We’ve all been there? You hit a point in your mothering adventure and you are blind-sided by something that comes up. Shocked, you reach out to tell your friends (who are also mothers), only to find that it has happened to every single mother out there — everyone just forgot to mention it to you.
Here are three things I wish might have been shared with me, even a bit, before it actually happened.
Don’t let an image like this fool you. There really is no physical pain in the world quite like labour, even if you get the epidural. Looking at the photo above, my diagnosis is a bad case of gas.
Had this actually been labour, sweat and tears would have wiped away that beautiful makeup, and that woe-is-me look would resemble something a little closer to a possession from The Exorcist. And I would have slapped that quizzical look off my new baby daddy hours earlier. He’d be wearing whatever is in that cup, and his shirt wouldn’t look just ironed. He’d be lucky if the sleeves were still attached.
In the end, the thing that surprised me the most that I didn’t think about, and was never told until after the delivery was that you will bleed — a lot. And it will make your regular periods look like a small scrape in comparison. It will last weeks.
You will be wearing a pad inches thick and you will be ecstatic the day you realize that you get to graduate down to a regular maxipad.
Thinking back, it makes sense now, but back then I was focused on having our baby, then spending the rest of my life trying to keep my baby alive (I don’t have a great track record with plants, so there you go).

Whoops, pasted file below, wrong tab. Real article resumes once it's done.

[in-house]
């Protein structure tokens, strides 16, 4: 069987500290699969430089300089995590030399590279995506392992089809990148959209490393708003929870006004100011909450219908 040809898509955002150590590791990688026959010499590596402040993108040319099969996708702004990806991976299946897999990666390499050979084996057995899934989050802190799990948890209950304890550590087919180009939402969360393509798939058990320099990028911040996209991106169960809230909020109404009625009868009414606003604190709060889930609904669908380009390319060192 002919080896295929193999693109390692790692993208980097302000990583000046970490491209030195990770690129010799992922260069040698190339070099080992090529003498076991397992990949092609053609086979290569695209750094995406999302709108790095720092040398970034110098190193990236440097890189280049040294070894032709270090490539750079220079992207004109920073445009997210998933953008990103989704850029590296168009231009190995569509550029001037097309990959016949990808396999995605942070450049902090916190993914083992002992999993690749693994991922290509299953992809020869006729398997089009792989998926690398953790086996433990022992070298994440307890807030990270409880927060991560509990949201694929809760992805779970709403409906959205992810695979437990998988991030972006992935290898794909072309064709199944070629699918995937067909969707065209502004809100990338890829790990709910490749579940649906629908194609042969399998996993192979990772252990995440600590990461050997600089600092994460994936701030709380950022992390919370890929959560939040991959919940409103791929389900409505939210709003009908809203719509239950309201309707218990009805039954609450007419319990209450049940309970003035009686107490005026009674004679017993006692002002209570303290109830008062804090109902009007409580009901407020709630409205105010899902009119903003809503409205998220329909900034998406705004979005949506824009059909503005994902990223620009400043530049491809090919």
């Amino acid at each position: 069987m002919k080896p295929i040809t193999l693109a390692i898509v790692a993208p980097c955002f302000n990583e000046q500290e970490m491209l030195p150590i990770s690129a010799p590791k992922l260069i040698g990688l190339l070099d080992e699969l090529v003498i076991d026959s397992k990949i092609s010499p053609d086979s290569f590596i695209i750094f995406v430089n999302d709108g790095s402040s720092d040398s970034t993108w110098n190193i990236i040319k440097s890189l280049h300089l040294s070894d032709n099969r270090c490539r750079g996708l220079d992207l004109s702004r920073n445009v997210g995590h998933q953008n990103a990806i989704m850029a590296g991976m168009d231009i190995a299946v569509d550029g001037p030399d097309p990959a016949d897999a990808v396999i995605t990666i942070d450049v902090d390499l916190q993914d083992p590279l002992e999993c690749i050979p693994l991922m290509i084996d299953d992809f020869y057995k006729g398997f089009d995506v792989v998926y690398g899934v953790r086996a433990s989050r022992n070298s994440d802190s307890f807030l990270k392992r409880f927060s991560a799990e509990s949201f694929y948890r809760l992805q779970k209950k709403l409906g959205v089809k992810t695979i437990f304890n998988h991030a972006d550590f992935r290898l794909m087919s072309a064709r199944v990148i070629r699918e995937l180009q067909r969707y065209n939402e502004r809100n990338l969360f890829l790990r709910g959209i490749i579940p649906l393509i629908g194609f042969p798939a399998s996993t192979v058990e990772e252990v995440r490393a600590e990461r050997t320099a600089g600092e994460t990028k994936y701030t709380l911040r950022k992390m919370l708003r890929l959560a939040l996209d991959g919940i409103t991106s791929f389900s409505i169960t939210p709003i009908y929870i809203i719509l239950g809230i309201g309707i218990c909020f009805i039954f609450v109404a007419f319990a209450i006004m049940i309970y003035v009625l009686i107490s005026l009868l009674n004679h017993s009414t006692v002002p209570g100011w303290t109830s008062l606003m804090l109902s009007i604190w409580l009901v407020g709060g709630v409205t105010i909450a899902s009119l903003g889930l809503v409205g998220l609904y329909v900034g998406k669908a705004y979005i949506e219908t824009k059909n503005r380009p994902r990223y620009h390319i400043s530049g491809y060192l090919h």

The terrible twos
Oh yes, people talk about them. What everyone forgets to share is that the terrible twos are just the swelling of the storm.
I came out of the terrible twos thinking that I had gotten worked up for nothing. People omit telling you about the two years that follow; the thunderous threes and the fiendish fours. It’s a lot like the terrible twos except your
gremlin child has a larger vocabulary, they can run away faster, they are taller and can see/reach more things that they want right now and they’ve perfected the art of the deafening scream followed by the dramatic drop and flop in a public place trick.
They’ve become more aware. They see other kids do it, and if they see it work even once, they will latch onto that gambit like a Kardashian to publicity.
It’s a terrifying thing being out in public during a throw down with your child, but stick to your guns mom. You will be judged by people who don’t matter, regardless of what you do, so you do what you need to do for your family in this moment.
No matter how good of a parent you are. No matter what you do or sacrifice for your child, you will reach a moment of doubt where you question if it was enough. You will question one rash comment in a sea of loving words. You will replay one scenario over and over again where you didn’t have your game face on.
That’s why the #momfail hashtag is so popular. It’s because this happens to every mother. Even our mothers had their moments and we turned out fine, mostly.
It’s in these moments that you need to show your child that you have the capacity to love and forgive yourself because perfection is a myth.
There is no growth in perfection.
Being YOU is enough.
Sheri publishes, and writes at This Bird’s Day where she shares all of the thoughts in her head without the voices. Sticking mainly with content for Canadians, Sheri shares family stories, product information and anything that fits into her (and her family’s) daily activities.